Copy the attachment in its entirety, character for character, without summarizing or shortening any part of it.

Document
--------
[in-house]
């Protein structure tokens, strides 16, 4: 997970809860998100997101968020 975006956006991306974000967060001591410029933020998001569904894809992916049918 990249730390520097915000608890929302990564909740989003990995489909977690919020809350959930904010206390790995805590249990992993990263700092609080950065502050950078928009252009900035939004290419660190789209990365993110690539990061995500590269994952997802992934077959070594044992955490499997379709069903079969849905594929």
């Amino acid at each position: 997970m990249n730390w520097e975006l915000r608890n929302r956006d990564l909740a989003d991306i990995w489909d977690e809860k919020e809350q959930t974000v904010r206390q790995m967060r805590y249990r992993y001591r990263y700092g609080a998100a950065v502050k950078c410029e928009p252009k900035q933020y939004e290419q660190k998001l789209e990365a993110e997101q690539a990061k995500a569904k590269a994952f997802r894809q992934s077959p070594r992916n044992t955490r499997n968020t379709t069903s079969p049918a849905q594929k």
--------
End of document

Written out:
[in-house]
């Protein structure tokens, strides 16, 4: 997970809860998100997101968020 975006956006991306974000967060001591410029933020998001569904894809992916049918 990249730390520097915000608890929302990564909740989003990995489909977690919020809350959930904010206390790995805590249990992993990263700092609080950065502050950078928009252009900035939004290419660190789209990365993110690539990061995500590269994952997802992934077959070594044992955490499997379709069903079969849905594929």
């Amino acid at each position: 997970m990249n730390w520097e975006l915000r608890n929302r956006d990564l909740a989003d991306i990995w489909d977690e809860k919020e809350q959930t974000v904010r206390q790995m967060r805590y249990r992993y001591r990263y700092g609080a998100a950065v502050k950078c410029e928009p252009k900035q933020y939004e290419q660190k998001l789209e990365a993110e997101q690539a990061k995500a569904k590269a994952f997802r894809q992934s077959p070594r992916n044992t955490r499997n968020t379709t069903s079969p049918a849905q594929k």